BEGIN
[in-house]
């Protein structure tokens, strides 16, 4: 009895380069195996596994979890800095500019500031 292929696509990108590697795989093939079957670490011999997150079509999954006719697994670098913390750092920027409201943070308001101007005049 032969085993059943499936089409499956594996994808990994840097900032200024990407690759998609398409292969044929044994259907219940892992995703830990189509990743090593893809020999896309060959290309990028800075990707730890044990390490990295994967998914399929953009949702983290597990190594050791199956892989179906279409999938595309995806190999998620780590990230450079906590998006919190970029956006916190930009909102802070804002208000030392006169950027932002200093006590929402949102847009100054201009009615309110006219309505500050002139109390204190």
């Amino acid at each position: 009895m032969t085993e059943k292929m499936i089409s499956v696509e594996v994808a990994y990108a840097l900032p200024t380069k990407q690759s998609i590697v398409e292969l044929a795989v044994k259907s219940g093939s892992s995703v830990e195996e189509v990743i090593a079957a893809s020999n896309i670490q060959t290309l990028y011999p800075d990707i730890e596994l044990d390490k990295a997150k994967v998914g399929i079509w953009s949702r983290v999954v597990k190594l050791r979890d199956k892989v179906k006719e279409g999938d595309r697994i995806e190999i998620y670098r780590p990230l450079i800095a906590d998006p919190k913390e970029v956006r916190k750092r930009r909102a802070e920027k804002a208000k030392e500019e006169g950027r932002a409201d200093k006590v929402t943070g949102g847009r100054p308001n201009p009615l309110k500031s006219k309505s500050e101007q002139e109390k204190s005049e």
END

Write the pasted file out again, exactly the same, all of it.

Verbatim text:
[in-house]
């Protein structure tokens, strides 16, 4: 009895380069195996596994979890800095500019500031 292929696509990108590697795989093939079957670490011999997150079509999954006719697994670098913390750092920027409201943070308001101007005049 032969085993059943499936089409499956594996994808990994840097900032200024990407690759998609398409292969044929044994259907219940892992995703830990189509990743090593893809020999896309060959290309990028800075990707730890044990390490990295994967998914399929953009949702983290597990190594050791199956892989179906279409999938595309995806190999998620780590990230450079906590998006919190970029956006916190930009909102802070804002208000030392006169950027932002200093006590929402949102847009100054201009009615309110006219309505500050002139109390204190």
């Amino acid at each position: 009895m032969t085993e059943k292929m499936i089409s499956v696509e594996v994808a990994y990108a840097l900032p200024t380069k990407q690759s998609i590697v398409e292969l044929a795989v044994k259907s219940g093939s892992s995703v830990e195996e189509v990743i090593a079957a893809s020999n896309i670490q060959t290309l990028y011999p800075d990707i730890e596994l044990d390490k990295a997150k994967v998914g399929i079509w953009s949702r983290v999954v597990k190594l050791r979890d199956k892989v179906k006719e279409g999938d595309r697994i995806e190999i998620y670098r780590p990230l450079i800095a906590d998006p919190k913390e970029v956006r916190k750092r930009r909102a802070e920027k804002a208000k030392e500019e006169g950027r932002a409201d200093k006590v929402t943070g949102g847009r100054p308001n201009p009615l309110k500031s006219k309505s500050e101007q002139e109390k204190s005049e």